that the ow rate is independent of the paddlewheel conguration
(Fig. 4). Concerning energy demand, the calculated power con-
sumption (torque exerted on the paddlewheel times the impeller
rotational speed) for the aligned and non-aligned congurations
are respectively 229 W and 198 W, what is in an excellent agree-
ment with experimental measurements (Table 2): simulations sat-
isfyingly predict a slightly higher power demand for the aligned
blades conguration. Thus, the sliding mesh technique is a power-
ful tool that successfully takes into account the effect of the pad-
dlewheel geometry on the ow rate and the power consumption.
Fig. 6. Colored contour plot of the mean velocity magnitude at 0.3 m above the ground level (numerical results): aligned-blades conguration, paddlewheel speed at
12.5 rpm.
Fig. 7. Prole of |V
Z
|
avg
along the raceway (numerical results).
236 R. Hreiz et al. / Chemical Engineering Journal 250 (2014) 230239
Fig. 8. Numerical versus experimental velocities at 0.18 m above the ground level. The star symbols represent experimental measurements and the rounded symbols with a
continuous line represent numerical results.
Fig. 9. Numerical versus experimental velocities at different measurements planes. Black rounded symbols, red stars, green crosses and blue diamonds represent
experimental measurements at d = 0.9 m, d = 1.3 m, d = 1.7 m and d = 2.1 m respectively. The continuous black line, the dashed red line, the green dashed dotted line and the
dotted blue line represent CFD results at d = 0.9 m, d = 1.3 m, d = 1.7 m and d = 2.1 m respectively. (For interpretation of the references to colour in this gure legend, the
reader is referred to the web version of this article.)
R. Hreiz et al. / Chemical Engineering Journal 250 (2014) 230239 237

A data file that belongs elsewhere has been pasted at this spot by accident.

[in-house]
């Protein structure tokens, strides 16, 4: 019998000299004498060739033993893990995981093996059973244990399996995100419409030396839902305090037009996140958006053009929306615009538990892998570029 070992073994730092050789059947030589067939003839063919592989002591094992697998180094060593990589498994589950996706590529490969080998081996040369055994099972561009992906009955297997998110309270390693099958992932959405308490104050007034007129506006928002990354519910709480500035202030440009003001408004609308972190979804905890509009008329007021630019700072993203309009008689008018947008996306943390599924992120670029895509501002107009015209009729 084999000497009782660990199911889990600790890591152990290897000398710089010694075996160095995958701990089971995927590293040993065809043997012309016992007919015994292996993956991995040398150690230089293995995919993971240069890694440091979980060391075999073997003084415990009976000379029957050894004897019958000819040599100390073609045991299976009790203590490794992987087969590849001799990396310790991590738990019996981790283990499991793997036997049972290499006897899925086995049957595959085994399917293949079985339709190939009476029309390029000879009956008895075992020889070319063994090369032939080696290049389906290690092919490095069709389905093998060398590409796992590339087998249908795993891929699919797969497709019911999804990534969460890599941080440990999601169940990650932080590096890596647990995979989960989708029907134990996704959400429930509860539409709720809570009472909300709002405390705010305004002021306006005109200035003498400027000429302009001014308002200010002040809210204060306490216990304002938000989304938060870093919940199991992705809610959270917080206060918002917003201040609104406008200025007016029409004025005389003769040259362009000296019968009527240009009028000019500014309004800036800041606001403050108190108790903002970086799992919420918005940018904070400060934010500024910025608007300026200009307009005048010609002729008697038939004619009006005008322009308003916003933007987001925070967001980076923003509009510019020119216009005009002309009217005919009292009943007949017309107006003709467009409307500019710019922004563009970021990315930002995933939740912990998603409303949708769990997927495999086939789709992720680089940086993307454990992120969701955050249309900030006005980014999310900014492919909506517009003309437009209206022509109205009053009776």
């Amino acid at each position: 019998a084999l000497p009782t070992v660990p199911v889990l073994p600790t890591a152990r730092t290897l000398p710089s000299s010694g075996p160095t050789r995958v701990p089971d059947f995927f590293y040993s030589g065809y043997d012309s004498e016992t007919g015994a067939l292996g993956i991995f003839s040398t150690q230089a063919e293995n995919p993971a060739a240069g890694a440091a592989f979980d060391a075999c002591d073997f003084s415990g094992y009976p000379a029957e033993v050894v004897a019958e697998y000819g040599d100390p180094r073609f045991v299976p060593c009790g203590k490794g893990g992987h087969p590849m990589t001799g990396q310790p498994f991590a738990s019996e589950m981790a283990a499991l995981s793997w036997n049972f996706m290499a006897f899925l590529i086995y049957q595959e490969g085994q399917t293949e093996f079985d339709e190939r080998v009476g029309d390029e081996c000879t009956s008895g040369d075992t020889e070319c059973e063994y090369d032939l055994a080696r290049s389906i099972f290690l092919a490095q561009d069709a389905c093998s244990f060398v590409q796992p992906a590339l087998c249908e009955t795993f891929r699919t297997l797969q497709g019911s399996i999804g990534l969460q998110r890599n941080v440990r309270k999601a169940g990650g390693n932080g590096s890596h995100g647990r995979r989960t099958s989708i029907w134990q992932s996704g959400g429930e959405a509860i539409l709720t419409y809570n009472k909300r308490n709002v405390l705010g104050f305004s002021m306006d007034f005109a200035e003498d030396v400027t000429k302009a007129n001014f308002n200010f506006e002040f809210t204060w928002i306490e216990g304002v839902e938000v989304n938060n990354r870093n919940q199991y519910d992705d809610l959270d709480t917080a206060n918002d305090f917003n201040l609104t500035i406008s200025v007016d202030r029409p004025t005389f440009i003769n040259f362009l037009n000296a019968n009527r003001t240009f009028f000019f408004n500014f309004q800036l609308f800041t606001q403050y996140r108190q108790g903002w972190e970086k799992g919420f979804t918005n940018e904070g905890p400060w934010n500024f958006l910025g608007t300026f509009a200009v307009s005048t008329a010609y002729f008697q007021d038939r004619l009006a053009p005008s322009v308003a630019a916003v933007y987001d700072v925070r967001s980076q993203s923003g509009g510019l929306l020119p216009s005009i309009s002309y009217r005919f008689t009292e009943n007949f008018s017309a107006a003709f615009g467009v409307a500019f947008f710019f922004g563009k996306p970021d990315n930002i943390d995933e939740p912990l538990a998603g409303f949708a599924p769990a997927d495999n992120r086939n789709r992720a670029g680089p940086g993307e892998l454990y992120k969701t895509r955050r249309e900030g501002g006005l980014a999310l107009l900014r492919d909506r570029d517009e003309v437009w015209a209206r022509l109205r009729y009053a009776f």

Concerning the ow eld, according to CFD results, the paddle-
wheel conguration has only a slight inuence on the mean ow
hydrodynamics: the mean velocity eld is nearly the same for both
paddlewheel congurations (comparison not shown here). How-
ever, this is not at all the case of the low-frequency unsteady
effects. As can be seen from Fig. 10, the torque exerted on the pad-
dlewheel exhibit much higher amplitude variations when the
aligned blades arrangement is used (the dominant frequency is
the blades passage frequency: 1.04 Hz). The same effect is
observed concerning the ow rate (however, the oscillations
amplitude decreases while going downstream of the paddlewheel).
In fact, the aligned blades conguration results in a non-smooth
ow generation conditions: the paddles of the three sections of
the paddlewheel advance simultaneously, pushing forward a large
amount of water all at once. It is this effect that enhances the
mixing rate in the reactor, by increasing both macro (convection)
and micro mixing (turbulence).
3.2.3. Wind effect
Wind effect can be a potential cause of the discrepancy between
numerical and experimental results in the raceway reactor. The
experimental facility operates outdoors, thus experimental veloc-
ity measurements are inuenced by both wind direction and inten-
sity. Thereby, an additional simulation accounting for the wind
presence was run. Wind enters the computational domain through
an inlet boundary condition. Its intensity was taken as 20 km/h,
and its direction from left to right on Fig. 1a. These are only rough
estimations of the wind characteristics when PUDV measurements
were conducted as no precise measurements are available.
Compared to the previous simulation (Fig. 9), taking into
account the wind presence considerably improved the numerical
results at some measurement sections (Fig. 11). CFD results were
however altered at some other measurement planes. It must be